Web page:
The impact of a protein-rich breakfast on food cravings and reward in overweight/obese 'breakfast skipping' adolescent girls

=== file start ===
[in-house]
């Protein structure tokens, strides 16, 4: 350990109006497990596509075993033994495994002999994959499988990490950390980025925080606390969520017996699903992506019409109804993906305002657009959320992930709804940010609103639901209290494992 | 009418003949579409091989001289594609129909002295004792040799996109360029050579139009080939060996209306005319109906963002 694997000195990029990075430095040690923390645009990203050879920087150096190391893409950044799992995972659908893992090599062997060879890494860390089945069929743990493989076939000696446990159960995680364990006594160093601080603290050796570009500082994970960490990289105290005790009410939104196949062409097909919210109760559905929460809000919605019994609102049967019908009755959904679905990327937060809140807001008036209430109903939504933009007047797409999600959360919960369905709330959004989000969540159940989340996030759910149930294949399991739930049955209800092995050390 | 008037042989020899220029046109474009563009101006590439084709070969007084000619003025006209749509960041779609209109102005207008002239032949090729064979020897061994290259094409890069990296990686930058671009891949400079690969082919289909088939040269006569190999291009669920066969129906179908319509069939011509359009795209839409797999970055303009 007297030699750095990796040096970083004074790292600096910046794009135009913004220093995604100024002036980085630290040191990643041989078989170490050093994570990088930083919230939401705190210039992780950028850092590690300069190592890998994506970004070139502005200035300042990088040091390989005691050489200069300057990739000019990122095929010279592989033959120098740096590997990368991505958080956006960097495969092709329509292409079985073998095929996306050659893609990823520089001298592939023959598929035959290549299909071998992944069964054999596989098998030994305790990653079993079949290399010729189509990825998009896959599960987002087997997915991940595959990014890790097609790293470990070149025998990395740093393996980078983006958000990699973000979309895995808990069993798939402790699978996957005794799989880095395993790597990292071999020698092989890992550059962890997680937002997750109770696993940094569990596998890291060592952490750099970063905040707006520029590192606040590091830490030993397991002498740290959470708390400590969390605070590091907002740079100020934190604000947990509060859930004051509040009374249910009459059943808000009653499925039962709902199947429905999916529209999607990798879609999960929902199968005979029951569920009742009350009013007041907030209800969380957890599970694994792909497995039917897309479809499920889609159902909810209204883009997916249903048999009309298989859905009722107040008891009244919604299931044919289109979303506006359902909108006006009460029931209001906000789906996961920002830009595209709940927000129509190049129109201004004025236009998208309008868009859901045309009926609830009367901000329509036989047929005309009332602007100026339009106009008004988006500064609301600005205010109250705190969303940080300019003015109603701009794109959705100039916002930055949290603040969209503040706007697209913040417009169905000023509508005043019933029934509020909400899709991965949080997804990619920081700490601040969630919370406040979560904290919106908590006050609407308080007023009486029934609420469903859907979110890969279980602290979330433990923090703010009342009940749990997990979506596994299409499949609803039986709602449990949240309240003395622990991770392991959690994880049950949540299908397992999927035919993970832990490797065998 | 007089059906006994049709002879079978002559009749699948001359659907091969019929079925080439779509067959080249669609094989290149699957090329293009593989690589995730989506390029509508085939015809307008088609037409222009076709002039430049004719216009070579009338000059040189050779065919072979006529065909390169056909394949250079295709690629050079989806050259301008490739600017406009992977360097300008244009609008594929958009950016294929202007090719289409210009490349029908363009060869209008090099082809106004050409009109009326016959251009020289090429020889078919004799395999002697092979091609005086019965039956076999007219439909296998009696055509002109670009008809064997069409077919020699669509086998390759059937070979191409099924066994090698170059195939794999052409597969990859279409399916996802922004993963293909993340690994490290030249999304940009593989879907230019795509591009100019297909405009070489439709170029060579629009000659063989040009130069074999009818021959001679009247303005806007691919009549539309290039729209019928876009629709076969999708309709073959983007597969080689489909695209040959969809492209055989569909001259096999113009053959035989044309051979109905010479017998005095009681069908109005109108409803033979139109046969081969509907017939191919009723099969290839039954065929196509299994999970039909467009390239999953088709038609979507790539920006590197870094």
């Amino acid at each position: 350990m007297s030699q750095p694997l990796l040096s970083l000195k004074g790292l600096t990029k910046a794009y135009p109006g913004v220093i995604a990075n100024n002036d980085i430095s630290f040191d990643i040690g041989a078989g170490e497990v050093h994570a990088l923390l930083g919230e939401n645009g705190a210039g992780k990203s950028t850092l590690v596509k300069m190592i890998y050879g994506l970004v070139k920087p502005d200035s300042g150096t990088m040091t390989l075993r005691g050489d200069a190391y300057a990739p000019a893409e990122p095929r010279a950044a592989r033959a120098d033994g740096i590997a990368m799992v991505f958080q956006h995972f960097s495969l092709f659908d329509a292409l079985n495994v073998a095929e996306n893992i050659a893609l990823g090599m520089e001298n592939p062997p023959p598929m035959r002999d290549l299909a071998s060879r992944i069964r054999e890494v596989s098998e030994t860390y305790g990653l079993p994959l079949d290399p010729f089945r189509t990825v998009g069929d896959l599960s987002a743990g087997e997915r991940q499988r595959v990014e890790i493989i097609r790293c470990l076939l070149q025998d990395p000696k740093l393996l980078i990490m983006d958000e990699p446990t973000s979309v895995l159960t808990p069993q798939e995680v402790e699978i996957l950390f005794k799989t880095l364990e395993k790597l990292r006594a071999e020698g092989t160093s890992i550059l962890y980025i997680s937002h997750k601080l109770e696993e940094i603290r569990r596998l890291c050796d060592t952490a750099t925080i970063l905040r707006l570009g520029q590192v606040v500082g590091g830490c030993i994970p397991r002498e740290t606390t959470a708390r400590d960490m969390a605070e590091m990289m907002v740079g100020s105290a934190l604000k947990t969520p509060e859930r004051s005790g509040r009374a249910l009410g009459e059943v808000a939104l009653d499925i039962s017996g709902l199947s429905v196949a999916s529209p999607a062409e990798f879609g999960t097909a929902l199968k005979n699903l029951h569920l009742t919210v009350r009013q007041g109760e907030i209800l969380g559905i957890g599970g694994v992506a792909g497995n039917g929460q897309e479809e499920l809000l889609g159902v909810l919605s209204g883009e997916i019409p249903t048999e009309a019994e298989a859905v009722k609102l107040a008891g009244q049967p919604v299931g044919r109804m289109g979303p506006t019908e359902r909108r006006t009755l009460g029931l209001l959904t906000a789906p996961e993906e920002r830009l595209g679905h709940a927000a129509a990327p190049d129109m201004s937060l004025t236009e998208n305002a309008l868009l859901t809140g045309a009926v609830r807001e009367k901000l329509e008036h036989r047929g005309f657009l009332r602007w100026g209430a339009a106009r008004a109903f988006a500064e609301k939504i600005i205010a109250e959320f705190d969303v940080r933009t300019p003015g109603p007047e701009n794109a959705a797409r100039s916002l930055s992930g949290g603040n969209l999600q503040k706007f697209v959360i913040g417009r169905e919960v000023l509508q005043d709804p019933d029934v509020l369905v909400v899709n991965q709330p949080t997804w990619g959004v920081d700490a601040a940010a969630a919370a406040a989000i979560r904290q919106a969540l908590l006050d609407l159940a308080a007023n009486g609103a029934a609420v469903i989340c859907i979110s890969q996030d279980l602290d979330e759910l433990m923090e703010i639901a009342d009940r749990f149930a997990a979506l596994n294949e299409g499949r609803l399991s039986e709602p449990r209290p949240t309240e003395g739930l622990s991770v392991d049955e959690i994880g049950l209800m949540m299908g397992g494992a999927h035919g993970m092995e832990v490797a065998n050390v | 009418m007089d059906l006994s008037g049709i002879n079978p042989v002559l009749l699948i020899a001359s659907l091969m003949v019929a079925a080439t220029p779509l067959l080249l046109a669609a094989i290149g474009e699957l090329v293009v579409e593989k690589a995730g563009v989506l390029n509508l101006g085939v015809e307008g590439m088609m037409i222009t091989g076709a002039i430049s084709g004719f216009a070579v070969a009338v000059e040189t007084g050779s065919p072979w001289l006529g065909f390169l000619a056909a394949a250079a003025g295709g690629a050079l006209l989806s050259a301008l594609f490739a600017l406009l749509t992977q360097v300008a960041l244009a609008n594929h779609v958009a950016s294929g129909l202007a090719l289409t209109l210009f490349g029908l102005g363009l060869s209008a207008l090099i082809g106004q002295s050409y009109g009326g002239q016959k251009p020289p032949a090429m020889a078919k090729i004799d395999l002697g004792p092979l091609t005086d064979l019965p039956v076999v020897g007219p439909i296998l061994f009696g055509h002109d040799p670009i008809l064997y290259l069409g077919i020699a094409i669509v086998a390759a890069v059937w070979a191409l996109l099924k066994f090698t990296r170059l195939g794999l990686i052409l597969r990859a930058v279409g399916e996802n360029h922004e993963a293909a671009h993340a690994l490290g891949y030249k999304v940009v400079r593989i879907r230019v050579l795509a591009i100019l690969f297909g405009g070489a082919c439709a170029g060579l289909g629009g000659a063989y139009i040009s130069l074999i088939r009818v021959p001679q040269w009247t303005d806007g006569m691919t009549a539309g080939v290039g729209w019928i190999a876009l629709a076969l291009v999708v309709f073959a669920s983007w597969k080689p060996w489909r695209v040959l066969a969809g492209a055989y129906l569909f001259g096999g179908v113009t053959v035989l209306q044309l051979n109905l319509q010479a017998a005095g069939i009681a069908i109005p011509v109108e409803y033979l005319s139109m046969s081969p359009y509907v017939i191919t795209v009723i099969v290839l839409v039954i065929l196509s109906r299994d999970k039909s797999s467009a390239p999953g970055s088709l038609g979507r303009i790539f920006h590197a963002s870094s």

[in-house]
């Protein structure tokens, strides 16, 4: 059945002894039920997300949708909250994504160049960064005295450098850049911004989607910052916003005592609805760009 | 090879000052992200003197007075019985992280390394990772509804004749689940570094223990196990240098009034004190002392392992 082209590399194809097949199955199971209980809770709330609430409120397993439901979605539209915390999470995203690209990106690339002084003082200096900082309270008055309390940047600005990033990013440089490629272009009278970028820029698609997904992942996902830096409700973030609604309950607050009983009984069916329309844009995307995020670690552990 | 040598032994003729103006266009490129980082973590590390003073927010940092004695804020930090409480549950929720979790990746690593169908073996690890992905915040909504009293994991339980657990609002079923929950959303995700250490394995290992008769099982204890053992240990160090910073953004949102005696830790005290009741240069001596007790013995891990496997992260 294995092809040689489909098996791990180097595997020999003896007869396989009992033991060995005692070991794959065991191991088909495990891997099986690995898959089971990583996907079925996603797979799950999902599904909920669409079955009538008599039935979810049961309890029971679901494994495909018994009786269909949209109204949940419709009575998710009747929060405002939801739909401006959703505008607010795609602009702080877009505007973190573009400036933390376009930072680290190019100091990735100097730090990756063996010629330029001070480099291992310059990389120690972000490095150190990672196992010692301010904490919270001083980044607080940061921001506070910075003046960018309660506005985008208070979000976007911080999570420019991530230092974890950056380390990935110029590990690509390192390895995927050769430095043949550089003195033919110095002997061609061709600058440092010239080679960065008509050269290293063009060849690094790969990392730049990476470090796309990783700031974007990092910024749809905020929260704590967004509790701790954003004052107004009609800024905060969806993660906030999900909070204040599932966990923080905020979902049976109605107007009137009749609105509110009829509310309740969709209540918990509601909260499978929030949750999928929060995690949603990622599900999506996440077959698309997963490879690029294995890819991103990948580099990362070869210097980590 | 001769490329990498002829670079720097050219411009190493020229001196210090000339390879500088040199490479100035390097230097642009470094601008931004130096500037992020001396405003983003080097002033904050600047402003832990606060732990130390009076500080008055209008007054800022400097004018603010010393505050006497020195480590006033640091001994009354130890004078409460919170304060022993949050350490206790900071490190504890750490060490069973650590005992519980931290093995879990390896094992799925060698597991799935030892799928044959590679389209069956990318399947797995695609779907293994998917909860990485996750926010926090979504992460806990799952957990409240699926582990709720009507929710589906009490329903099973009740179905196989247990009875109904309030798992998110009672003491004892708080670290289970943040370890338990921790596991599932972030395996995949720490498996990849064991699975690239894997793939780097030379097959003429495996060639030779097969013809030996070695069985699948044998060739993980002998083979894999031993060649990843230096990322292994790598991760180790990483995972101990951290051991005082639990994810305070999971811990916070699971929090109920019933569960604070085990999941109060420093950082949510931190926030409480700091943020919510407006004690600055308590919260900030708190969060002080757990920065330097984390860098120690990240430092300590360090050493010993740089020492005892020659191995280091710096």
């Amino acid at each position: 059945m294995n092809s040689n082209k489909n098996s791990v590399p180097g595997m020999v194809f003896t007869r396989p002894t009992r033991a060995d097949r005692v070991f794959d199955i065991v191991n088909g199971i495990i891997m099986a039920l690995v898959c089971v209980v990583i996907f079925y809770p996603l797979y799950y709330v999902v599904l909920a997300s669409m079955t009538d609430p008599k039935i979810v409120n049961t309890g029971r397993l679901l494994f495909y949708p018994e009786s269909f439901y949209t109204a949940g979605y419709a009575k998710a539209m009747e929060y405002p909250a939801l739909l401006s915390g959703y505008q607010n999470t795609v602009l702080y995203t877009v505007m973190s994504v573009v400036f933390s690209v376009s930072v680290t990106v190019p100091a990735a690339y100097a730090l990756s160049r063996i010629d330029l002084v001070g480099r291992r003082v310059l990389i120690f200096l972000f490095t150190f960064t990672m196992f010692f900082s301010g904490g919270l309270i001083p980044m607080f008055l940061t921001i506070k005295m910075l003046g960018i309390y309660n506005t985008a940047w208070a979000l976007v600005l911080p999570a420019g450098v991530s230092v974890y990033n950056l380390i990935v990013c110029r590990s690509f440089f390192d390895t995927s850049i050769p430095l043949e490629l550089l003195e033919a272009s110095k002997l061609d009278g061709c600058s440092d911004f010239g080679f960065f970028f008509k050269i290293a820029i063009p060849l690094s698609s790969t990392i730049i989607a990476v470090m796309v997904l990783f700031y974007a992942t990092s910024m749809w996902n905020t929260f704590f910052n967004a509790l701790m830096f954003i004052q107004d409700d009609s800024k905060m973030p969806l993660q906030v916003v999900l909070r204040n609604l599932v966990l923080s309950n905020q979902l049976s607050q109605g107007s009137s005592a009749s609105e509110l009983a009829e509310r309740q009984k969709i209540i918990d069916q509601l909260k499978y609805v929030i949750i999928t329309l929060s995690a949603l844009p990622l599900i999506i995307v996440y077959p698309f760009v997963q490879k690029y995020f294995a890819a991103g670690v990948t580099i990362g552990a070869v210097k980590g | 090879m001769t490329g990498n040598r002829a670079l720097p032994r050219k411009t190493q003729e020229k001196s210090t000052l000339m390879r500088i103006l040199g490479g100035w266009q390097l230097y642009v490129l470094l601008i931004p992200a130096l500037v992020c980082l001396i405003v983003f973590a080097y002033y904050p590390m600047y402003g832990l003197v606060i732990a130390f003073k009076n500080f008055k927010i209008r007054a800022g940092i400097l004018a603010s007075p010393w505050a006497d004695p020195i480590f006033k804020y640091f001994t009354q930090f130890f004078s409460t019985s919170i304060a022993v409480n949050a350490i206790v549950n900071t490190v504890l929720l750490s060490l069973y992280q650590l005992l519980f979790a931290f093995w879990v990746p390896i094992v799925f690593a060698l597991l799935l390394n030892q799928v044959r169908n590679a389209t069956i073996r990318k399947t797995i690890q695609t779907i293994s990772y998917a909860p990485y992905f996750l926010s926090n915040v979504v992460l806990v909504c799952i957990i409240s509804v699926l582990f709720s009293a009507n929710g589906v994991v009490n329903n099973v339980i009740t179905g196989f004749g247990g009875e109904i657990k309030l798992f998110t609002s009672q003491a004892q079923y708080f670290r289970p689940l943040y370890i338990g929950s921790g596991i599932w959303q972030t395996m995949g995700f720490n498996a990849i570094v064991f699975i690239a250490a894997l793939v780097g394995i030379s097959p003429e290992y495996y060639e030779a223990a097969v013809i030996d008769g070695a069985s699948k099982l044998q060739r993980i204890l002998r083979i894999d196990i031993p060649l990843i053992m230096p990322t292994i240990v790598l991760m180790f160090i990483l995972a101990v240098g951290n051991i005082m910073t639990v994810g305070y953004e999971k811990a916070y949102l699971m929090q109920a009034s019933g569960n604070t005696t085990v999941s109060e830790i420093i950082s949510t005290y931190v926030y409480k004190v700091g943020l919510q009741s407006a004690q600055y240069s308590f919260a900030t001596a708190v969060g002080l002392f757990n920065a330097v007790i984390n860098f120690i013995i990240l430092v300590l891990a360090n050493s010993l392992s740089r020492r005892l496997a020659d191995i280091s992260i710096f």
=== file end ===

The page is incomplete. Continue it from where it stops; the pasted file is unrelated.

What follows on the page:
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This study examined whether the addition of a higher‐protein (HP) vs. normal‐protein (NP) breakfast leads to beneficial changes in perceived appetite, food cravings, and plasma homovanillic acid (HVA), which is an index of central dopamine production, in overweight/obese 'breakfast skipping' (BS) teen girls. A randomized crossover design was incorporated in which 20 BS girls (age 19±1y; BMI 28.6±0.7kg/m2) consumed 350 kcal breakfast meals containing NP (13g protein) or HP meals (35g protein) for 7 days. On day 7, a 4h testing day was completed including the consumption of breakfast followed by perceived appetite, satiety, and food craving questionnaires and blood sampling for HVA concentration assessment throughout the morning. Breakfast, regardless of protein content, reduced perceived hunger and cravings for sweet and savory foods vs. BS (all, p<0.05). Breakfast also increased perceived fullness and overall pleasure/well‐being vs. BS (all, p<0.05). Between meals, HP led to greater reductions in savory cravings vs. NP (p<0.05) and greater increases in fullness vs. NP (p=0.08). No other differences in perceived sensations were observed. Plasma HVA concentrations were greater following consumption of both breakfast meals vs. BS (both, p<0.05), with only HP exhibiting sustained increases prior to lunch vs. NP (p=0.09). Additionally, HVA concentrations were correlated with perceived fullness, breakfast palatability, and protein content at breakfast. In conclusion, these findings suggest that the daily addition of a protein‐rich breakfast, containing 35g of protein, alters signals associated with food motivation and reward, and might be a beneficial strategy to combat the modern food environment in young people.